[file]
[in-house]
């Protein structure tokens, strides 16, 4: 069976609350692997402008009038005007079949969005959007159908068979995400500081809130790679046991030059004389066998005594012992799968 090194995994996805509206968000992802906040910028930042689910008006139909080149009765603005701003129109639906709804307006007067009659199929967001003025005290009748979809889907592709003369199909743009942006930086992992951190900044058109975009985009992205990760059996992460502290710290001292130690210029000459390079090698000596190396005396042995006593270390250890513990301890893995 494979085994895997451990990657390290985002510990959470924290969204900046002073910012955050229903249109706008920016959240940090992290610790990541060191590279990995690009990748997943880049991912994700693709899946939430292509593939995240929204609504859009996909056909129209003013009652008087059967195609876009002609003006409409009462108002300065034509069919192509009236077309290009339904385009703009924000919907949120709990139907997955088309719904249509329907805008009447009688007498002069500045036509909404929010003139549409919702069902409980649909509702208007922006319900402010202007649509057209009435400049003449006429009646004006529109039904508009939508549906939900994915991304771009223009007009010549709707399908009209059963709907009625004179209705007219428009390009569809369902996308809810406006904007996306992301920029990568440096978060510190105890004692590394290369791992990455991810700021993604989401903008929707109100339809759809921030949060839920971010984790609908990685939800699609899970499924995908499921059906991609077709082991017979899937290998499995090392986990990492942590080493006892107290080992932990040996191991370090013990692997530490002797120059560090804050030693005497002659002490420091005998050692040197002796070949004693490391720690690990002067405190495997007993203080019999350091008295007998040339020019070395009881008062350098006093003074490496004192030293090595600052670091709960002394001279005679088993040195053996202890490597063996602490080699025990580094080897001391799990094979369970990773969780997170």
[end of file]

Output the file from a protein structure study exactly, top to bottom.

[in-house]
């Protein structure tokens, strides 16, 4: 069976609350692997402008009038005007079949969005959007159908068979995400500081809130790679046991030059004389066998005594012992799968 090194995994996805509206968000992802906040910028930042689910008006139909080149009765603005701003129109639906709804307006007067009659199929967001003025005290009748979809889907592709003369199909743009942006930086992992951190900044058109975009985009992205990760059996992460502290710290001292130690210029000459390079090698000596190396005396042995006593270390250890513990301890893995 494979085994895997451990990657390290985002510990959470924290969204900046002073910012955050229903249109706008920016959240940090992290610790990541060191590279990995690009990748997943880049991912994700693709899946939430292509593939995240929204609504859009996909056909129209003013009652008087059967195609876009002609003006409409009462108002300065034509069919192509009236077309290009339904385009703009924000919907949120709990139907997955088309719904249509329907805008009447009688007498002069500045036509909404929010003139549409919702069902409980649909509702208007922006319900402010202007649509057209009435400049003449006429009646004006529109039904508009939508549906939900994915991304771009223009007009010549709707399908009209059963709907009625004179209705007219428009390009569809369902996308809810406006904007996306992301920029990568440096978060510190105890004692590394290369791992990455991810700021993604989401903008929707109100339809759809921030949060839920971010984790609908990685939800699609899970499924995908499921059906991609077709082991017979899937290998499995090392986990990492942590080493006892107290080992932990040996191991370090013990692997530490002797120059560090804050030693005497002659002490420091005998050692040197002796070949004693490391720690690990002067405190495997007993203080019999350091008295007998040339020019070395009881008062350098006093003074490496004192030293090595600052670091709960002394001279005679088993040195053996202890490597063996602490080699025990580094080897001391799990094979369970990773969780997170």